From Foxtrot Alpha: The A-7 Corsair II, known also as the SLUF, as in "Short Little Ugly Fucker," was a conservative balance of economy, persistence, payload, and technology, and its final design evolution, the A-7F, could have been the right fighter for the wars to come in the new millennium.
The A-7 Corsair II, known also as the SLUF, as in "Short Little Ugly Fucker," was a conservative balance of economy, persistence, payload, and technology, and its final design evolution, the A-7F, could have been the right fighter for the wars to come in the new millennium.
The A-7 was designed in the early 1960s as an attack-focused offshoot of the Navy's legendary F-8 Crusader. One could easily venture to say that America could learn something from the meager SLUF, and especially its proposed last iteration, some two decades after it's retirement from US inventories. The original A-7 was a purpose-built bomb truck, which leveraged a large fuel load, highly efficient turbofan engine, simple airframe design and affordability across the board.
All this came at the expense of Mach-one-plus fighter jet speeds and extreme maneuverability, yet this sacrifice was offset by the most cutting edge installed avionics suite of its day.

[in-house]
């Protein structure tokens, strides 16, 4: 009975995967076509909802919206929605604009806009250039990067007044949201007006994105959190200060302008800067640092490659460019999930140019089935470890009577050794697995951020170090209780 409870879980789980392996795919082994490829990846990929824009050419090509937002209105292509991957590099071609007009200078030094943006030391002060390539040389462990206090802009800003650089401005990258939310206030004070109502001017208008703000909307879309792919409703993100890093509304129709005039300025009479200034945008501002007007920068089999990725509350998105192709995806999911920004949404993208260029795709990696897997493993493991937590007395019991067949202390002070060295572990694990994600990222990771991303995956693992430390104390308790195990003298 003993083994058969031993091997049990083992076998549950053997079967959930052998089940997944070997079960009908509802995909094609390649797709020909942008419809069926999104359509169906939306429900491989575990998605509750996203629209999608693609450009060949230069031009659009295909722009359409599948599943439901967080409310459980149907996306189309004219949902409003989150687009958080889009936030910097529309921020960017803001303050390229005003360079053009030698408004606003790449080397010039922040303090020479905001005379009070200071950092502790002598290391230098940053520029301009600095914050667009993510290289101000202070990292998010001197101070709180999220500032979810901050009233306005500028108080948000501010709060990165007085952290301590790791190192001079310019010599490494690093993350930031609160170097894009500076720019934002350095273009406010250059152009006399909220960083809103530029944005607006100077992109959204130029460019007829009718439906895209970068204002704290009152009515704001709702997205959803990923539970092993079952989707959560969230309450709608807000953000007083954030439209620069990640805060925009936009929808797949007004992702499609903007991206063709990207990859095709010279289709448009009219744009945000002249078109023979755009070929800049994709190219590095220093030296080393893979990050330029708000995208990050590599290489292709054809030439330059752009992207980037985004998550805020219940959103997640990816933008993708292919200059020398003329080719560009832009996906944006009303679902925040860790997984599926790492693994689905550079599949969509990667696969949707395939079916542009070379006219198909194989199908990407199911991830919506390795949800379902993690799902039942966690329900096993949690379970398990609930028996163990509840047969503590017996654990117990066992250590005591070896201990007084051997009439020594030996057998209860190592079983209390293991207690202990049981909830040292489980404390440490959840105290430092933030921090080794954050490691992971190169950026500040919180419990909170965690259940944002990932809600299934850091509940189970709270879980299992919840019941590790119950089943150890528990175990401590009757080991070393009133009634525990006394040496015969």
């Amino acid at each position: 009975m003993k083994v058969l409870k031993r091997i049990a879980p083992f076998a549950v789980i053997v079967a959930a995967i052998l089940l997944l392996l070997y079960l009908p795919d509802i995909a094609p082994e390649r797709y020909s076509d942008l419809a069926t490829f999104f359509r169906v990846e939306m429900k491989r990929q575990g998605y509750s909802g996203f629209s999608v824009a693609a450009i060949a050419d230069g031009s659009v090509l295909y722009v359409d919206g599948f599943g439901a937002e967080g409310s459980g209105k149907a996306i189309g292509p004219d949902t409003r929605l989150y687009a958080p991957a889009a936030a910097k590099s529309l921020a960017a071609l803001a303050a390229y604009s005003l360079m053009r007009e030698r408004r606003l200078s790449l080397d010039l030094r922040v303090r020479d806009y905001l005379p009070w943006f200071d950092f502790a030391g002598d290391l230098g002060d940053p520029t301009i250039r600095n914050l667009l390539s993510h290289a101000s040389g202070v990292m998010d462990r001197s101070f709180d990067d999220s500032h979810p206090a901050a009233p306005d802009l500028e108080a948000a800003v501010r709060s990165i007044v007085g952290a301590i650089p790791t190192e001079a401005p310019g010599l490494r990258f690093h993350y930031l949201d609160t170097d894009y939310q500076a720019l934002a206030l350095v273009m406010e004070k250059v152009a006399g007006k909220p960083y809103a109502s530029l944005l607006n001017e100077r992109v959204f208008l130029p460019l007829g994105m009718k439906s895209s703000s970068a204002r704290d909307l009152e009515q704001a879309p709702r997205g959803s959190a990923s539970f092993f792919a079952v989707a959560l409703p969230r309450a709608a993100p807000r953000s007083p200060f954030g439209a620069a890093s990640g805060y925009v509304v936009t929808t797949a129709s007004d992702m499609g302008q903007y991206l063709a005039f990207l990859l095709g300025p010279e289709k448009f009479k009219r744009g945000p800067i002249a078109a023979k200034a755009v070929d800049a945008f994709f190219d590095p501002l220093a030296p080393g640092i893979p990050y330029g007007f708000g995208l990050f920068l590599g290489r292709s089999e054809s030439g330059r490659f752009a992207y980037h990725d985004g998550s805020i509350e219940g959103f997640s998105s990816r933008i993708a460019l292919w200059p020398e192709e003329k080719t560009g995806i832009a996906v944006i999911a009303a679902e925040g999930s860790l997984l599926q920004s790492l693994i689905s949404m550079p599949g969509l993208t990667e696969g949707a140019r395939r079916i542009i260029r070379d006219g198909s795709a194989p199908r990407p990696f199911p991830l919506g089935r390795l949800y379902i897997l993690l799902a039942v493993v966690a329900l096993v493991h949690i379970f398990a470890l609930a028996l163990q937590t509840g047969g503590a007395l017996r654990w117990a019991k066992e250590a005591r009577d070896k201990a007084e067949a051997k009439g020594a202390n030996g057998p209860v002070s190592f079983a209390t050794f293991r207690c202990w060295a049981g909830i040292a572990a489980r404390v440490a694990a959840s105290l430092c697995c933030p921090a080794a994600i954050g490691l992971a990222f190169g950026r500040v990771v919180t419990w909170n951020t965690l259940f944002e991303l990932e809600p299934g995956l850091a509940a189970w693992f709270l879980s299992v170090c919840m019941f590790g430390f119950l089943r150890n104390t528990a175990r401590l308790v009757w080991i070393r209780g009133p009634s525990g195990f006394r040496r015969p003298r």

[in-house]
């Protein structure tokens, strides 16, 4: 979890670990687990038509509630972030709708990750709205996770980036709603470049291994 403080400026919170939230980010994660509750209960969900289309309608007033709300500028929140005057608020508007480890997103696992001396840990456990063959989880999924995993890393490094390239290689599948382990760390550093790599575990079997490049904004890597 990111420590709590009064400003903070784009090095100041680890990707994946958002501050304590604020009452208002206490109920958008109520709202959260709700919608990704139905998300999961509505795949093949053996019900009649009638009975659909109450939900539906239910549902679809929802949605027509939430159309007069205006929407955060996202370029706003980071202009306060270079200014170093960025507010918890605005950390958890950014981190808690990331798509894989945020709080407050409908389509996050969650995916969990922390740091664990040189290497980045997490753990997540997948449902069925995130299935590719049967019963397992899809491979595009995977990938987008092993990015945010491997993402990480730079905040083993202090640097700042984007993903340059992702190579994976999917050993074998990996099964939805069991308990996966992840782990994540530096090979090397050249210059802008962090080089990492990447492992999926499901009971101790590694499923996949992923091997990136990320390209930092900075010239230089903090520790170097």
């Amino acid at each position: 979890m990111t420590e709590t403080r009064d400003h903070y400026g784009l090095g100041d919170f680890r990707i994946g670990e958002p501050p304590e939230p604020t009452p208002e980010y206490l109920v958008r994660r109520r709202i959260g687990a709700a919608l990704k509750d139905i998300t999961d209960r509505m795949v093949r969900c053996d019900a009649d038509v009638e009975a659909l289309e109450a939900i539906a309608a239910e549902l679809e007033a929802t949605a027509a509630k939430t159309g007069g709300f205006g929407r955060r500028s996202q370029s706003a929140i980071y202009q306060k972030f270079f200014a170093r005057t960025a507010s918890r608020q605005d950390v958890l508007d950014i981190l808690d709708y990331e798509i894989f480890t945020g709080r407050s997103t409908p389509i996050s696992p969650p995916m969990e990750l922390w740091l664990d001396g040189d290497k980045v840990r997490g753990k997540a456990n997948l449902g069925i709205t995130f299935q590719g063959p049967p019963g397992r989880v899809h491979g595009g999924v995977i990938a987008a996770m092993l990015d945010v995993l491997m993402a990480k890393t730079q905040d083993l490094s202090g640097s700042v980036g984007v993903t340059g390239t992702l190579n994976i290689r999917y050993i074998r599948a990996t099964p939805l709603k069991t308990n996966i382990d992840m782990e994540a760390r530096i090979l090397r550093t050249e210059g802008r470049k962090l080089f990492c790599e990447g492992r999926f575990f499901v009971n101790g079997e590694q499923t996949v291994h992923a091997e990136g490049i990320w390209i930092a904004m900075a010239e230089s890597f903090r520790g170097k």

The Corsair II was the first aircraft to truly make cockpit functionality and pilot interface a hallmark design objective. For instance, the SLUF was the first production aircraft to feature a true Heads Up Display (HUD) as we understand it today. The jet also utilized a state-of-the-art radar set, inertial navigation system, centralized mission computer, and a moving map display for incredibly accurate bombing and autopilot navigation, even in horrid weather conditions.
By the late 1970s, upgraded models of the Corsair II utilized a forward-looking infra-red (FLIR) navigational pod which could project its image directly onto the pilot's HUD for night and adverse weather operations. It was the first line inventory aircraft that would boast such an around-the-clock attack capability, such as the more complex A-6 Intruder of the Navy, or the USAF's F-111 Aardvark, had to rely on radar-centric automatic terrain following and bombing modes alone.
By the mid 1980s the A-10 Thunderbolt II program was in full swing, and the USAF was not very happy with its purchase. Sure, the A-10 was the ultimate daytime close air support (CAS) machine even designed, but its supposed inability to fly at high speed, deep into enemy territory on interdiction missions, while also defending itself against roaming enemy fighters, is something that the USAF has had an issue with to this very day.